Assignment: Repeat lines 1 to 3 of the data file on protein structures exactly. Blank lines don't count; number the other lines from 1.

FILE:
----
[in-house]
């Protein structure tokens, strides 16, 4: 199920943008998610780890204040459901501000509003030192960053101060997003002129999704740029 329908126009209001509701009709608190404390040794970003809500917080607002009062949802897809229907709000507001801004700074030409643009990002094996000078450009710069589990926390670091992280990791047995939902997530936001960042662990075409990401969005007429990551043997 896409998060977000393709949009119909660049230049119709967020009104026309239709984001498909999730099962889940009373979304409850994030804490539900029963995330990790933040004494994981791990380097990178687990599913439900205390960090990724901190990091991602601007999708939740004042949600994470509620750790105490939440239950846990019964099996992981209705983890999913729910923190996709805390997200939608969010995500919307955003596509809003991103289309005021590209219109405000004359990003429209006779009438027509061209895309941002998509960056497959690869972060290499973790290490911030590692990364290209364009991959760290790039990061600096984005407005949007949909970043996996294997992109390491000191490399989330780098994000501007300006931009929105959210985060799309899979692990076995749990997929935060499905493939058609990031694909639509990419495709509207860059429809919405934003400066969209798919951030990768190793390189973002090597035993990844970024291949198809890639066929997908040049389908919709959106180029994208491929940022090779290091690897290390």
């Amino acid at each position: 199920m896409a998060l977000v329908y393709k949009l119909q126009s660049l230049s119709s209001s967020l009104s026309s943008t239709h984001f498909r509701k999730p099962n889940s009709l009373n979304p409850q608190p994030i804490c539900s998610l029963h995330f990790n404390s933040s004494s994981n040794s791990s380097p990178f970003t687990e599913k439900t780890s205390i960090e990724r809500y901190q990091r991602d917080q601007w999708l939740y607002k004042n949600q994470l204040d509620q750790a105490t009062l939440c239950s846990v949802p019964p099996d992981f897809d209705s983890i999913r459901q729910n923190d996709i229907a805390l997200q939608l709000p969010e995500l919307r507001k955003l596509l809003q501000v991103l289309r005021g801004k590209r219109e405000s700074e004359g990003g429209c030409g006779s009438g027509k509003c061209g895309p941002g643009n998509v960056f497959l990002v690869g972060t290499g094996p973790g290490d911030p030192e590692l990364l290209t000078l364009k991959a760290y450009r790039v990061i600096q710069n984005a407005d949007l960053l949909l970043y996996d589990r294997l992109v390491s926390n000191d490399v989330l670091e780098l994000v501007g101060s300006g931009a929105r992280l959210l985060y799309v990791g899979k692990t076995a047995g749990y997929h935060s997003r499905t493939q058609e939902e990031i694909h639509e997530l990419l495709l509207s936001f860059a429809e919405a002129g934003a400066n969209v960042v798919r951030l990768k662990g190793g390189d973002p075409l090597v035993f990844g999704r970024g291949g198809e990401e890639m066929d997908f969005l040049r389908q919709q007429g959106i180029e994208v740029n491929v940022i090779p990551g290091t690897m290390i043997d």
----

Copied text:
[in-house]
């Protein structure tokens, strides 16, 4: 199920943008998610780890204040459901501000509003030192960053101060997003002129999704740029 329908126009209001509701009709608190404390040794970003809500917080607002009062949802897809229907709000507001801004700074030409643009990002094996000078450009710069589990926390670091992280990791047995939902997530936001960042662990075409990401969005007429990551043997 896409998060977000393709949009119909660049230049119709967020009104026309239709984001498909999730099962889940009373979304409850994030804490539900029963995330990790933040004494994981791990380097990178687990599913439900205390960090990724901190990091991602601007999708939740004042949600994470509620750790105490939440239950846990019964099996992981209705983890999913729910923190996709805390997200939608969010995500919307955003596509809003991103289309005021590209219109405000004359990003429209006779009438027509061209895309941002998509960056497959690869972060290499973790290490911030590692990364290209364009991959760290790039990061600096984005407005949007949909970043996996294997992109390491000191490399989330780098994000501007300006931009929105959210985060799309899979692990076995749990997929935060499905493939058609990031694909639509990419495709509207860059429809919405934003400066969209798919951030990768190793390189973002090597035993990844970024291949198809890639066929997908040049389908919709959106180029994208491929940022090779290091690897290390």
């Amino acid at each position: 199920m896409a998060l977000v329908y393709k949009l119909q126009s660049l230049s119709s209001s967020l009104s026309s943008t239709h984001f498909r509701k999730p099962n889940s009709l009373n979304p409850q608190p994030i804490c539900s998610l029963h995330f990790n404390s933040s004494s994981n040794s791990s380097p990178f970003t687990e599913k439900t780890s205390i960090e990724r809500y901190q990091r991602d917080q601007w999708l939740y607002k004042n949600q994470l204040d509620q750790a105490t009062l939440c239950s846990v949802p019964p099996d992981f897809d209705s983890i999913r459901q729910n923190d996709i229907a805390l997200q939608l709000p969010e995500l919307r507001k955003l596509l809003q501000v991103l289309r005021g801004k590209r219109e405000s700074e004359g990003g429209c030409g006779s009438g027509k509003c061209g895309p941002g643009n998509v960056f497959l990002v690869g972060t290499g094996p973790g290490d911030p030192e590692l990364l290209t000078l364009k991959a760290y450009r790039v990061i600096q710069n984005a407005d949007l960053l949909l970043y996996d589990r294997l992109v390491s926390n000191d490399v989330l670091e780098l994000v501007g101060s300006g931009a929105r992280l959210l985060y799309v990791g899979k692990t076995a047995g749990y997929h935060s997003r499905t493939q058609e939902e990031i694909h639509e997530l990419l495709l509207s936001f860059a429809e919405a002129g934003a400066n969209v960042v798919r951030l990768k662990g190793g390189d973002p075409l090597v035993f990844g999704r970024g291949g198809e990401e890639m066929d997908f969005l040049r389908q919709q007429g959106i180029e994208v740029n491929v940022i090779p990551g290091t690897m290390i043997d």